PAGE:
- 9: Climate-Smart push-pull - A conservation agriculture technology for food security and environmental sustainability in Africa
- 10: How to Make Conservation Agriculture Ever Green
- 11: Mechanization of smallholder Conservation Agriculture in Africa: contributing resilience to precarious systems
- 12: Conservation Agriculture in South Africa: Lessons from Case Studies
- 13: Extending Conservation Agriculture benefits through Innovation Platforms
- 14: Summing Up
This book makes a timely contribution to agricultural development efforts in Africa, discussing and demonstrating the role of Conservation Agriculture in building resilient and sustainable farming systems in a changing climate. - Robert Brinkman
The book is a recent bright beacon in literature about improved farming and agricultural land management in Africa, highlighting the technical successes and acceptability to farmers, both small-scale and large-scale, of 'carbon-friendly' CA. - Francis Shaxon
This book is encyclopaedic in its coverage of the progress of, and constraints on, the spread of CA in Africa. It brings out not only the diversity of agroecological environments in Africa at national down the village levels; it also brings out the equally important, but not always considered, diversity of socio-economic environments that need to be recognised and catered for, again down to within-village level. - Hugh Brammer
Amir Kassam is: (i) Moderator of the FAO-hosted Global Platform for Conservation Agriculture Community of Practice (CA-CoP), (ii) Chairman of the International Conservation Agriculture Advisory Panel for Africa (ICAAP-Africa); (iii) Vice-Chairman of the Conservation Agriculture Association of the United Kingdom (CA-UK); (iv) a Member of the European Conservation Agriculture Federation (ECAF); (v) Visiting Professor in the School of Agriculture, Policy and Development, University of Reading, UK, where he teaches Conservation Agriculture; (vi) Convener of the Land Husbandry Group of the Tropical Agriculture Association (TAA), UK, Member of the Strategic Steering Group of the International Cryosphere Climate Initiative (ICCI), UNEP, and Board member of the Asian Center of Innovation for Sustainable Agriculture Intensification (ACISAI) at the Asian Institute of Technology (AIT), Bangkok.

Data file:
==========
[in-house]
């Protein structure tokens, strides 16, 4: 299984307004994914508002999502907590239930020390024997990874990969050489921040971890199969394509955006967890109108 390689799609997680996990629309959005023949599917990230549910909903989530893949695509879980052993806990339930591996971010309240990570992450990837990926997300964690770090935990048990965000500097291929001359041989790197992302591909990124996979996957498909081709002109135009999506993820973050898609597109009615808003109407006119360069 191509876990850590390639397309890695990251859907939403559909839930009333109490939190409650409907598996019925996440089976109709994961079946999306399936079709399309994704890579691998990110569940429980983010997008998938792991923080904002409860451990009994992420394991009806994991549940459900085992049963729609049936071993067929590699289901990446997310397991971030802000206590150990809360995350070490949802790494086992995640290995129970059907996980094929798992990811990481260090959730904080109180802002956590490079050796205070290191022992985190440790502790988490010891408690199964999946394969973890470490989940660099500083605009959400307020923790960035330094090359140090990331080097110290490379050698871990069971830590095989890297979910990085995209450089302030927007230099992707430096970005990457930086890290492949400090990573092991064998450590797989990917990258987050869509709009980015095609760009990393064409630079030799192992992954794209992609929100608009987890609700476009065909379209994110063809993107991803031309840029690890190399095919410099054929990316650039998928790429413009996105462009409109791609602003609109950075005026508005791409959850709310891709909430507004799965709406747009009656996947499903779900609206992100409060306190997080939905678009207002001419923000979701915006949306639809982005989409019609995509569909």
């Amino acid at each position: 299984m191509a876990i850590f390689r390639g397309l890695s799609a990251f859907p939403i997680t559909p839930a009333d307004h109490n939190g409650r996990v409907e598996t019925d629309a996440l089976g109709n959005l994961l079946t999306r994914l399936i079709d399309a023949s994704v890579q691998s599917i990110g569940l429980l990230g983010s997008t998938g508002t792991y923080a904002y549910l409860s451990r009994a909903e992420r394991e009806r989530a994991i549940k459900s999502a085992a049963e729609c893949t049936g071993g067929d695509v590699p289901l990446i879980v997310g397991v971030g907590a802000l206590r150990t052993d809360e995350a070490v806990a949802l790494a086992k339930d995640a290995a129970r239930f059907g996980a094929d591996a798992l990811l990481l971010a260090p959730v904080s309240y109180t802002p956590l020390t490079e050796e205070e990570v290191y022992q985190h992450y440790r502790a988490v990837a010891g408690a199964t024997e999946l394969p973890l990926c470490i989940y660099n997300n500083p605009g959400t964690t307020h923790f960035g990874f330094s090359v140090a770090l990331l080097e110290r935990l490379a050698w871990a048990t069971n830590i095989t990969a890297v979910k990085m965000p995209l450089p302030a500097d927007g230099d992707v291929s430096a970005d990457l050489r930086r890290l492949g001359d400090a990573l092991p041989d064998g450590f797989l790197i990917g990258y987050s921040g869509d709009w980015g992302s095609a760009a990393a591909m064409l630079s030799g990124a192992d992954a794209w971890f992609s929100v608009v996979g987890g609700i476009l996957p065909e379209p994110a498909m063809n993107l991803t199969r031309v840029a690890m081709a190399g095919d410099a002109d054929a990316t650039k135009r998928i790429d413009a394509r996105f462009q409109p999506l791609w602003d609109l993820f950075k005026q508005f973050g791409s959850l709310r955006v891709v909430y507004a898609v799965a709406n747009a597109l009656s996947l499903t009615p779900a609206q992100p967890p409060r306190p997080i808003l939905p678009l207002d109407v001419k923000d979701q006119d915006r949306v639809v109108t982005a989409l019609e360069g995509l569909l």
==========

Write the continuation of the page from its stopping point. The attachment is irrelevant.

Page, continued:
Kassam is a Fellow of the Royal Society of Biology (UK), and a member of several international advisory committees, Boards and Panels. He is cited in several ‘Who is Who’ in the UK and the USA. He has published widely. In 2005, Kassam was awarded an OBE in the Queen’s Honours List for services to tropical agriculture and to rural development.
Saidi Mkomwa is: (i) Executive Secretary and Chief Executive Officer of the African Conservation Tillage Network (ACT) since 2008, (ii) Member of the International Steering Committee hosting the 4th, 5th, 6th, 7th and 8th World Conservation Agriculture Congresses, (iii) Member of the Programme Advisory Committee (PAC) of ICRAF’s Drylands Development Programme (DRYDEV), since 2016, (iv) Registered professional member of the Engineers’ Registration Board of Tanzania, since 2002, and (v) Technical Secretary of the International Conservation Agriculture Advisory Panel for Africa (ICAAP-Africa)